Top 12 Great Pyrenees Questions Revealed Here

When you are out with your dog, Great Pyrenees questions are the rule of the day. There is no doubt that big dogs draw lots of attention. Club members tell us, that whenever they are with their Great Pyrenees Mountain Dogs and are meeting people who are familiar or unfamiliar with the breed, there tends to be a lot of interest and… a lot of questions, particularly from those meeting a Great Pyr for the first time.

Great Pyrenees questions tend to follow a certain pattern, and over time a “Top Twelve” list has emerged. And it really doesn’t matter where you are.

We used to take our Great Pyr, Gus to the Carp Farmers Market, near Ottawa, every Saturday where he was met by hundreds of people and yes, just like Club members in Southern Ontario and elsewhere, these are the Great Pyrenees questions that we were most often asked.

So, since everyone wants to know about these big dogs, you may want to know as well.

Drum roll… as David Letterman would say: “Here are the Top Ten Most Often Asked Questions About The Great Pyrenees Mountain Dog.” But wait! We will do even better than that! Here are the Top TWELVE Most Often Asked Great Pyrenees Questions.

13. Do they bark much?

12. Look… he has extra toes on his back feet! What are they all about?

11. Is it a lot of work to keep his coat clean?

10. How are they at obedience work?

9. How long do these big dogs live?

8. What were they used for?

7. Are they good with kids?

6. Do they drool like that all the time?

5. Do they need lots of space and exercise?

4. Do they shed a lot?

3- How much do they weigh?

2. How much do they eat? They eat 2% of their body weight, but only eat as much as they need.

1. Is that (a) a Saint Bernard (b) a white Newfoundland (c) a small horse (d) a Polar Bear?

Now of course, all good Great Pyrenees questions deserve good answers...

...and the answers to those Great Pyrenees questions are:

13. They bark more than most dogs since this is a tool of their trade. They bark to deter predators including butterflies two miles away. This dog was 'created' by man to watch over livestock without human intervention except for grooming, health care, and to be fed and watered. Without this tool, they cannot do their job. NEVER debark these dogs. If you can't handle the barking, this is not the dog for you.

12. The Great Pyrenees has double dewclaws on his back feet and single dewclaws on his front feet. These dewclaws must not be removed and the dog cannot be shown if they are. It is believed that the double dewclaws help the Great Pyr maintain stability when working in rough, hilly terrain and also provide a snowshoe effect in deep snow. It is important to keep all nails trimmed regularly to avoid nails growing into pads.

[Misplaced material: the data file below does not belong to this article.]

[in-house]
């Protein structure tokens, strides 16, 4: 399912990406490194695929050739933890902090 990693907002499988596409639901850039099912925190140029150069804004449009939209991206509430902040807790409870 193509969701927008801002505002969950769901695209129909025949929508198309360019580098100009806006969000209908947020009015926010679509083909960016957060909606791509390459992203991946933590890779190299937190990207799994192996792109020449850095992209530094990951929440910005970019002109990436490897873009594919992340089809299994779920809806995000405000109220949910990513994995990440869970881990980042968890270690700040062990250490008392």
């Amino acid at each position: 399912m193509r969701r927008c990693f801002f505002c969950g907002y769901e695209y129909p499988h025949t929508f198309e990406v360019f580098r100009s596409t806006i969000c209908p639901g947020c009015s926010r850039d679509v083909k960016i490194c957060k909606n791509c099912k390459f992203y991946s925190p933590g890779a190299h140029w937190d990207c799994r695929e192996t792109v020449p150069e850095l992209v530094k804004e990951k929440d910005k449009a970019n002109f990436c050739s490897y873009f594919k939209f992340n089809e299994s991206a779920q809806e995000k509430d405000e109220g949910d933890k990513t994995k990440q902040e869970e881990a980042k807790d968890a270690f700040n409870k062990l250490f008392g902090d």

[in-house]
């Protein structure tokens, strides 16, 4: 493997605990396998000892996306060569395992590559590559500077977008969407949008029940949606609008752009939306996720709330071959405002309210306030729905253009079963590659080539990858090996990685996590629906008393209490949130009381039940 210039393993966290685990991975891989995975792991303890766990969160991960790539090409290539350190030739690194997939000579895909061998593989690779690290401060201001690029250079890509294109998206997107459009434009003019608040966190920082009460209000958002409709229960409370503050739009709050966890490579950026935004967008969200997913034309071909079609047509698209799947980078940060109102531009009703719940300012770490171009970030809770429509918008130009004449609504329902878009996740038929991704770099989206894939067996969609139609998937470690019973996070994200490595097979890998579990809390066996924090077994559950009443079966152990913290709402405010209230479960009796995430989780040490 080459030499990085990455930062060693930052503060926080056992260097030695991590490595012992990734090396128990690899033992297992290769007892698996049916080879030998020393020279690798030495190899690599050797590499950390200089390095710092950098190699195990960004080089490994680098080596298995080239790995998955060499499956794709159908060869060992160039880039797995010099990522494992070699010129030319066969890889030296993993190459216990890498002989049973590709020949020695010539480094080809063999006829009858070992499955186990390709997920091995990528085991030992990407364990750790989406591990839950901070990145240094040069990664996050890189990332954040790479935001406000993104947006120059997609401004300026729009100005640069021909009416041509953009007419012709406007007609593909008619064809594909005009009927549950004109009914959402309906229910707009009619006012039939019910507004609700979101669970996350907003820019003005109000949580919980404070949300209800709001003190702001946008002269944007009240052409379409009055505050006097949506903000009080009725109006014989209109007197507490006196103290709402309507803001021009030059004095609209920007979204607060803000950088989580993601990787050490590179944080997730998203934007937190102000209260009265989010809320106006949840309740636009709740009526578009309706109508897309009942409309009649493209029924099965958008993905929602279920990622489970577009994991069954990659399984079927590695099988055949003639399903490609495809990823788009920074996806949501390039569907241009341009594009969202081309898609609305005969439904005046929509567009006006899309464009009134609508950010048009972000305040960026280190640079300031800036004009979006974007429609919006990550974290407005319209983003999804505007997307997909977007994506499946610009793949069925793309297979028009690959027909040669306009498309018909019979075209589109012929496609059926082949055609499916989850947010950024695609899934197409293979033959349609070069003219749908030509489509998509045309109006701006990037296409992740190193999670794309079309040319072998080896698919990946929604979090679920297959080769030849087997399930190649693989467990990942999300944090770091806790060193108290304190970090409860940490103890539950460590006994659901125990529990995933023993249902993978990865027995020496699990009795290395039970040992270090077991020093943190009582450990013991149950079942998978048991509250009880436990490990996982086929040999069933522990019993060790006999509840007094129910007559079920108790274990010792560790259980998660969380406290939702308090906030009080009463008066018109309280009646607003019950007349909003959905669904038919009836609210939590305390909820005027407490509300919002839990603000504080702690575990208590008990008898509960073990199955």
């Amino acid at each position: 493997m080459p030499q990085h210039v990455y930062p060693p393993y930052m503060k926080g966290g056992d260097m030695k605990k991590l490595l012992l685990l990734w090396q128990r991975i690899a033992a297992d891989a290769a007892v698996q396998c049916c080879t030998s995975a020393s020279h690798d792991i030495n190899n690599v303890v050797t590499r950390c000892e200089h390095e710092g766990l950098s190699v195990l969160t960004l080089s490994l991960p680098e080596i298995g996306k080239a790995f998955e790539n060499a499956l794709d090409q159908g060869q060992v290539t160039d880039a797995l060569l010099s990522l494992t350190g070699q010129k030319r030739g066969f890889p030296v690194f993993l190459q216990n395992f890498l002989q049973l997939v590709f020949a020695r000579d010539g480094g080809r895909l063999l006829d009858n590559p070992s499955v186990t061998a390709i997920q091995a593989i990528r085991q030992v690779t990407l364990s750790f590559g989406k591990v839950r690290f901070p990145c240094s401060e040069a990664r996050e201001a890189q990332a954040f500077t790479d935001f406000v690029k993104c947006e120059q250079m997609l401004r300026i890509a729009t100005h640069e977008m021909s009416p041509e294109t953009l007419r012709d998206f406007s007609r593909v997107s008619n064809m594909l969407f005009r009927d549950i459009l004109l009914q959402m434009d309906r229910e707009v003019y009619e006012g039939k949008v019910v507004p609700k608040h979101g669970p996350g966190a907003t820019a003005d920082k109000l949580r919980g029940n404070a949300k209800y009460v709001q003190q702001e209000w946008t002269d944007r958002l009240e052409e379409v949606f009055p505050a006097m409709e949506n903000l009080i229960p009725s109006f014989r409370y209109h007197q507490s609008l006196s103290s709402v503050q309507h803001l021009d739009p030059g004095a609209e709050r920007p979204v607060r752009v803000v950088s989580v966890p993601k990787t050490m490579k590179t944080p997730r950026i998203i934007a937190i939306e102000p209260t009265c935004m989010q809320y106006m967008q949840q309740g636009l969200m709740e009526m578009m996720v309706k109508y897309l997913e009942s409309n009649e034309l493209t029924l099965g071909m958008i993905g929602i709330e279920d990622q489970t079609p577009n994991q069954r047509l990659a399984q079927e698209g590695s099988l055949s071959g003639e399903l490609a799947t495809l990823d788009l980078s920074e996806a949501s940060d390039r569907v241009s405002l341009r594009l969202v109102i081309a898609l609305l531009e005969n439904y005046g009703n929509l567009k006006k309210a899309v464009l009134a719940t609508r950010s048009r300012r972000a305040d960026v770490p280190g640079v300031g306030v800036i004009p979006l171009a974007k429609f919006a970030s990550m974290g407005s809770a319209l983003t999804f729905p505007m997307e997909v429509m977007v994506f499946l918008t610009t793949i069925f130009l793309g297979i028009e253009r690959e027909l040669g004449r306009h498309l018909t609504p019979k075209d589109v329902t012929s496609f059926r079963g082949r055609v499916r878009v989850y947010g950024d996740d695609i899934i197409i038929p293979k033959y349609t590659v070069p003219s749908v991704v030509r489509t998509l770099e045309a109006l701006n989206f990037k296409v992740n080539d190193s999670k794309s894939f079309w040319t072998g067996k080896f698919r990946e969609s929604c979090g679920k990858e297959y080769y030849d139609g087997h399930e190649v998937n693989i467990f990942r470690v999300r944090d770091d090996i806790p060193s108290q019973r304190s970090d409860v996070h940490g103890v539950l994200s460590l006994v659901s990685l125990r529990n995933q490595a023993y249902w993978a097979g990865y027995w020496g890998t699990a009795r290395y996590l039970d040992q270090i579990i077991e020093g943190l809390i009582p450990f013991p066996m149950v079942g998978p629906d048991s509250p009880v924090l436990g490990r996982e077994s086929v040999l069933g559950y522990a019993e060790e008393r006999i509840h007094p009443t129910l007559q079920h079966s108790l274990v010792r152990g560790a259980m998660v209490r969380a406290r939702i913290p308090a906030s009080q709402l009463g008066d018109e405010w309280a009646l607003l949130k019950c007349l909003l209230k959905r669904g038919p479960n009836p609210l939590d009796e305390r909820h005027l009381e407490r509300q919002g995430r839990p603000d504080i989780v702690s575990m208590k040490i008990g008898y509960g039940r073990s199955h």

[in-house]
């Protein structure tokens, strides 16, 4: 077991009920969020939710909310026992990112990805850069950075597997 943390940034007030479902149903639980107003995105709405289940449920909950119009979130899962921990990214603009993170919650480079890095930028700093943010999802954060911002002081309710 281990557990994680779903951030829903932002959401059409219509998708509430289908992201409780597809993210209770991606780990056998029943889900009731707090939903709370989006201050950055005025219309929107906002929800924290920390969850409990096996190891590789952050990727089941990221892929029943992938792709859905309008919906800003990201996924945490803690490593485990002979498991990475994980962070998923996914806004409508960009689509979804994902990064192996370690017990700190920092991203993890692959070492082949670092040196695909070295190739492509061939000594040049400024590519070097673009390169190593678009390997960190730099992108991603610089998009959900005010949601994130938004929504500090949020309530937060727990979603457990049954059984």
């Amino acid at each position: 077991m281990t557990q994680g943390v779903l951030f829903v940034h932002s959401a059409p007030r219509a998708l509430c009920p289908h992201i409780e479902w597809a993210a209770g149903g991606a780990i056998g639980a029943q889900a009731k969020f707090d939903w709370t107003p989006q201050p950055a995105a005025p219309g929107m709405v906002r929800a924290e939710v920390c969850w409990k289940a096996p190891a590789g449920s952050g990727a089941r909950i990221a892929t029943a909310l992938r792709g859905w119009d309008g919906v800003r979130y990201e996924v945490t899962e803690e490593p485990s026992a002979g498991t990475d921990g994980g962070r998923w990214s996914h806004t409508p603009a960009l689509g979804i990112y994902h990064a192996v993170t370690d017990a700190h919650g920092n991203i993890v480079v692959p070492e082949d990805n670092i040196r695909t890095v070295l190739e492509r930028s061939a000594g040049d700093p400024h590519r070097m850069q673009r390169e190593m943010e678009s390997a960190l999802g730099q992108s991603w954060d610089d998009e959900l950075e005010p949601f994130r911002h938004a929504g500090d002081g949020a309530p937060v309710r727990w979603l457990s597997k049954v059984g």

11. The Great Pyr has a double coat. The outside layer has long, straight or slightly wavy hair while the undercoat is a soft down which protects these big dogs from water, cold and to some degree, heat. Brushing once or twice a week is all that is required since the dirt falls out of the hair as it dries… these are “self cleaning” dogs. The undercoat has to be slicker brushed and combed weekly to prevent matting, and particularly during the spring and fall as the dog “blows” coat. Never shave these dogs. If you don't like to groom, engage a master-groomer.

10. On their home turf, the Pyrenees Mountains, Pyrs were often left alone with their shepherds for days in the mountain meadows, guarding their livestock. As a result, Pyrs think for themselves, a trait which is often mistaken for stubbornness or lack of intelligence. Nevertheless, these big dogs often finish with top marks in obedience classes, knowing the routines inside and out, though they are very selective about when THEY want to do them.

9. The correct medical answer is 10 –12 years, and even older given the right diet (raw which is species appropriate) and minimal pharmaceutical interventions. The Pyr owner’s answer is - Never Long Enough.

8. Pyrs have been used for many centuries to guard flocks and herds from predators – originally, wolves and bears. They are still used to guard flocks today from all wild life, including coyotes, wolves and wild dogs.

7. Natural guardians, Pyrs often seem to know instinctively that children are to be protected, and are endlessly patient with them. To ensure the best relationship between child and dog, and to foster the dog's good nature and sound temperament, parents must educate their children as well as the new pup.

6. Drooling is caused largely by droopy flews (lips), which the breed standard frowns upon. But any dogs with soft lips, such as retrievers, will drool somewhat when they're hot or drinking.

5. A pen and/or securely fenced yard are an absolute necessity for these big dogs, who like to roam if they get loose. A Pyr must also get at least one good, or long walk daily. They should go out at wakeup time, noon, after work and before bed to do their business. Pyr ownership is GREAT for your health!

4. Pyrs shed twice a year; heavily in spring, when the warm weather arrives, and more lightly in autumn. If kept indoors, the dog will shed lightly all year round. The hair can be carded, spun, and woven into beautifully soft and very warm mitts, socks, headbands, and even sweaters.

3. Males average 100 to 120 pounds; females average 85 to 100 pounds.

2. Actually, not as much as other big dogs. Feeding a species-appropriate diet is the best you can give your dog. This means a raw diet. Read more about it here.  Kibble is a highly processed diet. Many Pyrs are not big on it. If you must feed kibble, feed a high-end kibble.

1. (a) No (b) No (c) No (d) No

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